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Canucks Game Day, Boudreau and Myers, ‘Need a Better Effort’

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Vancouver Canucks, Tyler Myers
Vancouver Canucks defenceman Tyler Myers during warm-ups in Washington on January 16th.

The Vancouver Canucks “stole a point” two nights ago in Calgary by forcing the Flames to overtime and then losing 1-0 on a goal by Johnny Gaudreau 29-seconds into the extra session. What was most impressive about the thievery was overcoming a distinct lack of effort early in the game and the loss of big Canucks defenceman Tyler Myers to a hit-to-the-head match penalty at 13:02 of the first period.

It was the second straight game the Vancouver Canucks were short a defenceman for the bulk of the night. In their 5-1 victory against the Winnipeg Jets on Thursday night Tucker Poolman became ill and left the game after the first period after playing 7:54.

That left matters up to Myers who played 27:25, Oliver Ekman-Larsson who logged 24:12, Quinn Hughes 23:49, Brad Hunt 19:19, and Luke Schenn 17:54. The penalty kill squashed all three Jets power plays.

Saturday a slightly different group handled the extra burden, led by Hughes’s whopping 31:07 time-on-ice. OEL played 25:06, Schenn 21:39, 24-year-old taxi squad fill-in Noah Juulsen 19:59 and Hunt 14:25. Myers is a key penalty killer and yet without him the group managed to help kill off the five-minute power play that ensued from his penalty and all four Flames man advantages on the evening.

The NHL passed on penalizing Myers with any supplemental discipline for his high hit on Flames forward Trevor Lewis, realizing that contact was first made with Lewis’s shoulder pad and that the main reason the hit continued into his head was a function of Myers’s 6’7″ height. Lewis is six inches shorter.

As for the defensive efforts, resiliency is one thing, Myers points to another factor.

“We found a way,” Myers said, “a big part of it was ‘Demmer’ (goalie Thatcher Demko), Demmer came in off a lay-off (Covid protocol) and played as good as he has all year. He’s played the same way the entire season. So when you have a guy like that behind you it’s a good feeling and it gives us confidence in front of him to try and defend as hard as we can for him.”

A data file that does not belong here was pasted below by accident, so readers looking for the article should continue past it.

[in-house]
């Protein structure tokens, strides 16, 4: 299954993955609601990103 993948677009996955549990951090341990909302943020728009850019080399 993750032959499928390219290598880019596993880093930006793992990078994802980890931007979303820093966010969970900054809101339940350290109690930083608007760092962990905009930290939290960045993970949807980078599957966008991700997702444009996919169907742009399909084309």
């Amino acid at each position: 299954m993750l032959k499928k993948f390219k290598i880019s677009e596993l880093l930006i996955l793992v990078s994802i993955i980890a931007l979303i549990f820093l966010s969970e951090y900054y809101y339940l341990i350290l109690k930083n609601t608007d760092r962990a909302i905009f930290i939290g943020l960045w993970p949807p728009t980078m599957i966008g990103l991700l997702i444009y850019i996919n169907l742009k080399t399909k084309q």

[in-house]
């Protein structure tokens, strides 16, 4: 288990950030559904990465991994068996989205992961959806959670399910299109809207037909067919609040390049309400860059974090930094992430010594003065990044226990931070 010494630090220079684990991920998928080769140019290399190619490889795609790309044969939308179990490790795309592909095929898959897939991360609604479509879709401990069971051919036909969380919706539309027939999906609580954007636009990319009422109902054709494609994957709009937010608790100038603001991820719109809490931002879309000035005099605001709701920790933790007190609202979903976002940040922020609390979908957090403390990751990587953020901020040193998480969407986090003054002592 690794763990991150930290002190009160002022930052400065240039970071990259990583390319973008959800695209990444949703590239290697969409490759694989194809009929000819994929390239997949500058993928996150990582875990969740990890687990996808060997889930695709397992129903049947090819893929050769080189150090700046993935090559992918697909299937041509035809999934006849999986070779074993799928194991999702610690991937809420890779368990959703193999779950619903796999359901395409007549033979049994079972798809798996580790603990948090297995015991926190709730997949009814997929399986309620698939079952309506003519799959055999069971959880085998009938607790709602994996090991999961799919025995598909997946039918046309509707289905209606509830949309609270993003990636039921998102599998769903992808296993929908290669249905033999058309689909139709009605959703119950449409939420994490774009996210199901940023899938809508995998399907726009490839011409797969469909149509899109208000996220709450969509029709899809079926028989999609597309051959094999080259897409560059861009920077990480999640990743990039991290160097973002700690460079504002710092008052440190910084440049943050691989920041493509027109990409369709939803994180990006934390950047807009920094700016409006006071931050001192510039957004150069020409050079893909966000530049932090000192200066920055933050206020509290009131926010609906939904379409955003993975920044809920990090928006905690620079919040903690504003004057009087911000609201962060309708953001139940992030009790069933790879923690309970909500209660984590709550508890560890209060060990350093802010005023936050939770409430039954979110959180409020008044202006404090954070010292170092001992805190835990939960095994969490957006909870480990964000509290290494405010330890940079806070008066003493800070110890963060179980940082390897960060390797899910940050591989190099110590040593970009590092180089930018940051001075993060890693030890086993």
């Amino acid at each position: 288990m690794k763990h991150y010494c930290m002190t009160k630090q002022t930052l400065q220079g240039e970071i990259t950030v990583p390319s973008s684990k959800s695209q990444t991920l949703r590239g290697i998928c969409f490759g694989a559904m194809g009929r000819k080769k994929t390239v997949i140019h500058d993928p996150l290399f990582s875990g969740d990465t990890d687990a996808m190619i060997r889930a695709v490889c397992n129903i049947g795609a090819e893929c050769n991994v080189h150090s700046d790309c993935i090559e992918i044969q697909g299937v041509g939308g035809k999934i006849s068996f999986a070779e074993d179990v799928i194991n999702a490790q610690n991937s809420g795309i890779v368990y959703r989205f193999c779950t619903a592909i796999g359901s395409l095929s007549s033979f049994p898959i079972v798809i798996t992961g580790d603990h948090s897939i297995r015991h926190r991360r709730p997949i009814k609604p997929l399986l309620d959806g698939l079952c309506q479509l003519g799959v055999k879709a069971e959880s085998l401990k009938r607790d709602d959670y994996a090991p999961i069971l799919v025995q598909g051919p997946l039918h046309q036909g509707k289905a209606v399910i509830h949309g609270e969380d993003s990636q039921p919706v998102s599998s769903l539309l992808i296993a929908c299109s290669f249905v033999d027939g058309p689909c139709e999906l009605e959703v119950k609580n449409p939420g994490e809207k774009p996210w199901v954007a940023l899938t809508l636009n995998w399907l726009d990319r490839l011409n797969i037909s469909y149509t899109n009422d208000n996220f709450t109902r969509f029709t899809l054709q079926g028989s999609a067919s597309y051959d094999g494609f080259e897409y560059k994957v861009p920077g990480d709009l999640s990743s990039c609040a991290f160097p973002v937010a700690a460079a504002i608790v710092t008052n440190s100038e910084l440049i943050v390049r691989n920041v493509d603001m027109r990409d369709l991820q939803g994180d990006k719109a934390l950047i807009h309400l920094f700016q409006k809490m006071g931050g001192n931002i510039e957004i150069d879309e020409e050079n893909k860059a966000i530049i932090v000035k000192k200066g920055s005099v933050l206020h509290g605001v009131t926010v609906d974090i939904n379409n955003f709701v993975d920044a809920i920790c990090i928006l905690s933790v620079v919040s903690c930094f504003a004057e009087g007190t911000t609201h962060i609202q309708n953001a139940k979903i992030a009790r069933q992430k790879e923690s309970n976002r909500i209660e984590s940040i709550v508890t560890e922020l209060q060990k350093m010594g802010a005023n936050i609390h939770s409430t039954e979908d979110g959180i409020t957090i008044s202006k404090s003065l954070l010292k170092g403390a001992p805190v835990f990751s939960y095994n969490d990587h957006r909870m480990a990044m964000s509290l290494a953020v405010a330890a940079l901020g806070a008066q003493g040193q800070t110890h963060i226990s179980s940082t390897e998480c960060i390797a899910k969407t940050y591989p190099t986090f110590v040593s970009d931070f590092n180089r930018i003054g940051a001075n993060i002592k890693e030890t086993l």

With Poolman remaining out it’ll be Saturday’s line-up, with the return of Myers, against the Blackhawks on Monday.

Figuring out the “skating in quicksand” performance in Calgary is a different matter altogether. That’s how Canucks Head Coach Bruce Boudreau described the slow effort postgame. He just knows it can’t happen again.

“As a coach you sit there and you’d love all 82 games to be played at the best of their ability but that just doesn’t happen,” Boudreau said Monday morning, “when you run into trouble is when the team, everyone is having their off nights on the same night. I think that was the case in Calgary, I mean anytime you only put up one shot halfway through the game you know things aren’t going well. Everybody had an off day.

“It was something we can’t afford to have anymore, we’ve dug ourselves too deep a hole and we’re trying desperately to get out, but you can’t have those days.”

Jaroslav Halak starts in net in Chicago against a Blackhawks team the Canucks beat there 4-1 back on October 21st on Vancouver’s season opening road trip.

Demko gets the start in the second half of the back-to-back in Nashville on Tuesday night, exactly two weeks after the Vancouver Canucks won there 3-1 on January 18th.

Goalie Spencer Martin was transacted to Abbotsford of the AHL on Sunday while netminder Michael DiPietro was officially shipped the other direction, listed on the NHL taxi squad as of Monday morning.

VHN Managing Editor Rob Simpson has been covering the NHL for three decades on live TV, radio, and as a journalist. He worked his first ever game getting postgame sound as a teenager; it was Vancouver vs. Detroit.

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